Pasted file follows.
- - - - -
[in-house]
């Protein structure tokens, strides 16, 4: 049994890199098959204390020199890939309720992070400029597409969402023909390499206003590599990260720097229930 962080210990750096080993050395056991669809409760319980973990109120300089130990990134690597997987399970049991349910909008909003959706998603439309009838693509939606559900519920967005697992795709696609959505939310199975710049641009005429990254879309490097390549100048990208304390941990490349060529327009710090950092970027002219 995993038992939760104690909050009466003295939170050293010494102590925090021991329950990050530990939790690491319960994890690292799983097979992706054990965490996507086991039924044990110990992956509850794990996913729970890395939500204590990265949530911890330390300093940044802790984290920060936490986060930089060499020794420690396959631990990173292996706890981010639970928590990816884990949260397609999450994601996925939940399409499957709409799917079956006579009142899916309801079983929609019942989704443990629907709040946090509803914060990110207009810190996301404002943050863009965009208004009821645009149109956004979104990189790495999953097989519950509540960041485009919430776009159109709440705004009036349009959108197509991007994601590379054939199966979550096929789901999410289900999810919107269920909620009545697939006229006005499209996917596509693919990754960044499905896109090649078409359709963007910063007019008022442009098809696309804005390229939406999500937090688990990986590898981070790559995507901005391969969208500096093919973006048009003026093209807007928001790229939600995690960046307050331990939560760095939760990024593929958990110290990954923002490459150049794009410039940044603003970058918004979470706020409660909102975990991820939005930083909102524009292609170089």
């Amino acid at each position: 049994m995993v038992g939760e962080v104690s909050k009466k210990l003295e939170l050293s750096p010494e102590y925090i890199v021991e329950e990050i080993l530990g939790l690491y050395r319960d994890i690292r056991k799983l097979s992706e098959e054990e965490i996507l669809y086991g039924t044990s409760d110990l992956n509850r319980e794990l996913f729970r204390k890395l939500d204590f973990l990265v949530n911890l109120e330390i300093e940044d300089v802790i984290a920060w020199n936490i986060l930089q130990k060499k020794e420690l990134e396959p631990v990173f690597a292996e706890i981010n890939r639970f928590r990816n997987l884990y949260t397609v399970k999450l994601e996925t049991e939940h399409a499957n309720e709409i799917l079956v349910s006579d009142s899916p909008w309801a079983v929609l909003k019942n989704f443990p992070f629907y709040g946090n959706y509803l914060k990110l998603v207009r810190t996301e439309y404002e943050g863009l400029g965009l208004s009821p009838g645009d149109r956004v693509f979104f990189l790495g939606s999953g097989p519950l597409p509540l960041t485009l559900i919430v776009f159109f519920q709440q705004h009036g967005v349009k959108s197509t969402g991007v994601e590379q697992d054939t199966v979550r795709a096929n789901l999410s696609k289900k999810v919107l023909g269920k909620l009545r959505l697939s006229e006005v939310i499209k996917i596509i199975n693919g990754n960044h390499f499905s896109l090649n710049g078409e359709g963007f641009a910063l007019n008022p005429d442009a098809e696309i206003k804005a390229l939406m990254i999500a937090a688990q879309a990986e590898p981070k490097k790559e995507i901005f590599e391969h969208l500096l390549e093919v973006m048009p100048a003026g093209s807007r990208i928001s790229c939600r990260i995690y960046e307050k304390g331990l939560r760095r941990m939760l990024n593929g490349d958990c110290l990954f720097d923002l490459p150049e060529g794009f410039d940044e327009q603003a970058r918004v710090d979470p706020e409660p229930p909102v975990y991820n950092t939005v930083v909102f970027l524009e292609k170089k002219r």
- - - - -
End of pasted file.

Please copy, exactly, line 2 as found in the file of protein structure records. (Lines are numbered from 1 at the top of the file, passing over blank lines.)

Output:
């Protein structure tokens, strides 16, 4: 049994890199098959204390020199890939309720992070400029597409969402023909390499206003590599990260720097229930 962080210990750096080993050395056991669809409760319980973990109120300089130990990134690597997987399970049991349910909008909003959706998603439309009838693509939606559900519920967005697992795709696609959505939310199975710049641009005429990254879309490097390549100048990208304390941990490349060529327009710090950092970027002219 995993038992939760104690909050009466003295939170050293010494102590925090021991329950990050530990939790690491319960994890690292799983097979992706054990965490996507086991039924044990110990992956509850794990996913729970890395939500204590990265949530911890330390300093940044802790984290920060936490986060930089060499020794420690396959631990990173292996706890981010639970928590990816884990949260397609999450994601996925939940399409499957709409799917079956006579009142899916309801079983929609019942989704443990629907709040946090509803914060990110207009810190996301404002943050863009965009208004009821645009149109956004979104990189790495999953097989519950509540960041485009919430776009159109709440705004009036349009959108197509991007994601590379054939199966979550096929789901999410289900999810919107269920909620009545697939006229006005499209996917596509693919990754960044499905896109090649078409359709963007910063007019008022442009098809696309804005390229939406999500937090688990990986590898981070790559995507901005391969969208500096093919973006048009003026093209807007928001790229939600995690960046307050331990939560760095939760990024593929958990110290990954923002490459150049794009410039940044603003970058918004979470706020409660909102975990991820939005930083909102524009292609170089």